[kahr-buh-rey-shuh n, -byuh-, -byuh-resh-uh n]


(in an internal-combustion engine) the process of producing a mixture of air and fuel in the correct proportion for engine combustion.

Also car·bu·ra·tion [kahr-buh-rey-shuh n, -byuh-] /ˌkɑr bəˈreɪ ʃən, -byə-/

Origin of carburetion Unabridged Based on the Random House Unabridged Dictionary, © Random House, Inc. 2019

Examples from the Web for carburation

Historical Examples of carburation

  • It happened, consequently, that he was well acquainted with the carburation.

    The Great Airship.

    F. S. Brereton

  • The temperature necessary to effect the carburation of the iron has been found to be that required for the melting of copper, viz.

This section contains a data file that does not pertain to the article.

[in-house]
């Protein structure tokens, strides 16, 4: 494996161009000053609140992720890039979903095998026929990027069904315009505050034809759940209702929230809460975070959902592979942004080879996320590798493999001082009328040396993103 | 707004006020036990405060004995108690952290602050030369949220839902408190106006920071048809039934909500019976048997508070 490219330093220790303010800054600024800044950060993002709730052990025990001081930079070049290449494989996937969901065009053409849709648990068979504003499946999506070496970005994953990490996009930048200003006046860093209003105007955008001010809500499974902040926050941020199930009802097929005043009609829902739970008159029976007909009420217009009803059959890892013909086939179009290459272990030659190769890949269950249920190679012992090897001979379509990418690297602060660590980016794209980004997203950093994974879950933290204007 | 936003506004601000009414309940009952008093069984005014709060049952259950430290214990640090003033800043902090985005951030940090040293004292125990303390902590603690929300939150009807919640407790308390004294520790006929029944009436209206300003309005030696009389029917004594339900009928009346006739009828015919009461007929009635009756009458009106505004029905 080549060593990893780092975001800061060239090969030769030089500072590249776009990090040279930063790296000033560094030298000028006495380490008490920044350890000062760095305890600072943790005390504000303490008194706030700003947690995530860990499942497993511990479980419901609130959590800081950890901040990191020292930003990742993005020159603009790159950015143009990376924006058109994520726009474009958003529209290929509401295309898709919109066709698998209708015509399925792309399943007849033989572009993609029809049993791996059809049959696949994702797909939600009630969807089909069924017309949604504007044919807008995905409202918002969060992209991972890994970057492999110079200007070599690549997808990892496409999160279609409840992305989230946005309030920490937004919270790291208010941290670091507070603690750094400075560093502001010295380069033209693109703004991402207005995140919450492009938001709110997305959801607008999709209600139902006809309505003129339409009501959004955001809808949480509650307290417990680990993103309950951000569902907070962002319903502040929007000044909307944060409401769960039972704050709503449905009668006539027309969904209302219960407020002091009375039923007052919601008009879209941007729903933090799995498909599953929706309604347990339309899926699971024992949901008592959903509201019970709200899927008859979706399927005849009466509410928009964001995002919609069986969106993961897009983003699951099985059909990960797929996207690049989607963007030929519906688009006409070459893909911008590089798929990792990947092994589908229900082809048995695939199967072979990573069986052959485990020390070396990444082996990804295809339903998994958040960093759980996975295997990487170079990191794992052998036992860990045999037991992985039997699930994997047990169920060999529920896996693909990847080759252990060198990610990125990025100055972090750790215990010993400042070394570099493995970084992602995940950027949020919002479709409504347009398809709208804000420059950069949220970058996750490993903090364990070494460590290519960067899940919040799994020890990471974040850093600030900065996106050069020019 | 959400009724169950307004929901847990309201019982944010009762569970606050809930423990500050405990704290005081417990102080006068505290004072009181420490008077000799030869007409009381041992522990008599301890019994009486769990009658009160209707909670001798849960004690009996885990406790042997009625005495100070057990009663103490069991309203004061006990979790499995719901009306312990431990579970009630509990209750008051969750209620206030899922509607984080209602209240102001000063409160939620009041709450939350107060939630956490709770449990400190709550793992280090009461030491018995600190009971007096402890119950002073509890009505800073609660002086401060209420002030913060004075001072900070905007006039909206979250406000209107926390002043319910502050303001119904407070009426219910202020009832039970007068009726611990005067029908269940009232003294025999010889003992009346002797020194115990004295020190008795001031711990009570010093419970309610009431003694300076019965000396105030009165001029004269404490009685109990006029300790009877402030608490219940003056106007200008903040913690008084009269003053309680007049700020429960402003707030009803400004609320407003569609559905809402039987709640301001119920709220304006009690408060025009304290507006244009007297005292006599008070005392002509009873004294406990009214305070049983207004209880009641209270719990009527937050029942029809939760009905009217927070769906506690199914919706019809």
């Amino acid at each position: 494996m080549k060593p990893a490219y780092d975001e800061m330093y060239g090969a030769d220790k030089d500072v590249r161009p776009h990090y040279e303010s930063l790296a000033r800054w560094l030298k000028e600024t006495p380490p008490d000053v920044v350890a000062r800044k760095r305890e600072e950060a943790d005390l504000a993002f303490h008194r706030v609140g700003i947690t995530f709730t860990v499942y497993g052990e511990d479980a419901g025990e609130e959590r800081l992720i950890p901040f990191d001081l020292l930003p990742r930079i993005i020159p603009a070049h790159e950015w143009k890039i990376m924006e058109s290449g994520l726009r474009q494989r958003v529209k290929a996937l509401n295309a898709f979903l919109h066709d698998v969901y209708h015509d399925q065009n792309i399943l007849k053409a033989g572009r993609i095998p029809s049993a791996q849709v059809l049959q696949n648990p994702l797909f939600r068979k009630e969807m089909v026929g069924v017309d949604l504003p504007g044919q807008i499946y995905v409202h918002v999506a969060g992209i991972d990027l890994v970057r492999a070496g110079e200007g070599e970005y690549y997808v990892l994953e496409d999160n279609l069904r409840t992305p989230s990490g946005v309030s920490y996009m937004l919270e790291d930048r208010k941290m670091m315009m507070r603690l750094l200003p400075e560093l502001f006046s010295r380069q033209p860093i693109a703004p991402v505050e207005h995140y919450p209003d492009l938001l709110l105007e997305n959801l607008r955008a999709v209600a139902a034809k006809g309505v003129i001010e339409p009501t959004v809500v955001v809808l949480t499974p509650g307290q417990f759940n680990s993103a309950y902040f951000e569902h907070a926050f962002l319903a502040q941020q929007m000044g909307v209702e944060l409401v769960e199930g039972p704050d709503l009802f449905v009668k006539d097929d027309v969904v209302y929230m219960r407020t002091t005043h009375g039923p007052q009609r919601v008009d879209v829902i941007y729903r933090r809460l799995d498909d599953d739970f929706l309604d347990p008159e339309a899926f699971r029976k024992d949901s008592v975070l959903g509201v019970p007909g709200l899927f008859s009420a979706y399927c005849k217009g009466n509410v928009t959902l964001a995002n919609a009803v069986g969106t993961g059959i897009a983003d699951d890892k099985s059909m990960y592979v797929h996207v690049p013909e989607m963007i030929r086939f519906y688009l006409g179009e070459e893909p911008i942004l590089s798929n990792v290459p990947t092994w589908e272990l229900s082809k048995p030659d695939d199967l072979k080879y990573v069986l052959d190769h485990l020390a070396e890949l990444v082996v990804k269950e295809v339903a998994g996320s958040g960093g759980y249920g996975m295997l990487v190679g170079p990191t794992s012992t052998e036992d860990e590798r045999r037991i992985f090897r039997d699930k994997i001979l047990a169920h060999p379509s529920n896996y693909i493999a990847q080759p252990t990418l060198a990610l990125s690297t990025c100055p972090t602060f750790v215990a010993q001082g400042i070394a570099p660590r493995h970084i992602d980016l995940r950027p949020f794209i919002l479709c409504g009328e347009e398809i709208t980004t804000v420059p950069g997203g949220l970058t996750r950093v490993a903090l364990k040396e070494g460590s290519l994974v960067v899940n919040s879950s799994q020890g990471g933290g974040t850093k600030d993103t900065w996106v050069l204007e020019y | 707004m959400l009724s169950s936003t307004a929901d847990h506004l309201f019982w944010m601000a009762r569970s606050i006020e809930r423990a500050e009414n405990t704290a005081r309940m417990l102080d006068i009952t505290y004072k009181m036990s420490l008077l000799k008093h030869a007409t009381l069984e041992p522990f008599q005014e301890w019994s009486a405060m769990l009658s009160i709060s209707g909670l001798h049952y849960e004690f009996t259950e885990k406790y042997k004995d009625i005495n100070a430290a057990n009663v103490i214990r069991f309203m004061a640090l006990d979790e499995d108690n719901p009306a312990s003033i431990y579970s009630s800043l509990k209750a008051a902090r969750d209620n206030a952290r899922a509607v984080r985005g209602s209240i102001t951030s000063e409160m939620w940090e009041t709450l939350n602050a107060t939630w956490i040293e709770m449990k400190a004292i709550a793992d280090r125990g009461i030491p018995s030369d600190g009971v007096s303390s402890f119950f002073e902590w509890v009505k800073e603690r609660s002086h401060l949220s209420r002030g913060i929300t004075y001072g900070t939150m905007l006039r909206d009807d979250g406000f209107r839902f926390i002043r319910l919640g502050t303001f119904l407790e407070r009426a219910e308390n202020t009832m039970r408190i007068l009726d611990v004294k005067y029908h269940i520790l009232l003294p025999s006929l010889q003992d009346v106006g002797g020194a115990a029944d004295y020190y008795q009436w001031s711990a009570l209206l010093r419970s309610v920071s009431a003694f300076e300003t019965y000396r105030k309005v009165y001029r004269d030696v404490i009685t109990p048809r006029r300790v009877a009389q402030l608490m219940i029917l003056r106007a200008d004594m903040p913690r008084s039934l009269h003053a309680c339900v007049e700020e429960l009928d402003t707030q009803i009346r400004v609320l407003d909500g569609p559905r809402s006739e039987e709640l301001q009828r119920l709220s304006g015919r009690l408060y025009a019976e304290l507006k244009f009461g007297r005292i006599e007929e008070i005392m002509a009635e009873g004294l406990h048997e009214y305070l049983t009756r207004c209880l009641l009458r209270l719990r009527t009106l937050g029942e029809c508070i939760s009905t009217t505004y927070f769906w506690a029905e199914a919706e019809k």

• In the manufacture of Bessemer steel both the carburation and decarburation processes are practised.

  • There is no dust and there are no depressions in the surface which will upset the carburation and jar the bolts off your machine.

    The Automobilist Abroad

    M. F. (Milburg Francisco) Mansfield

British Dictionary definitions for carburation



the process of mixing a hydrocarbon fuel with a correct amount of air to make an explosive mixture for an internal-combustion engine
Collins English Dictionary - Complete & Unabridged 2012 Digital Edition © William Collins Sons & Co. Ltd. 1979, 1986 © HarperCollins Publishers 1998, 2000, 2003, 2005, 2006, 2007, 2009, 2012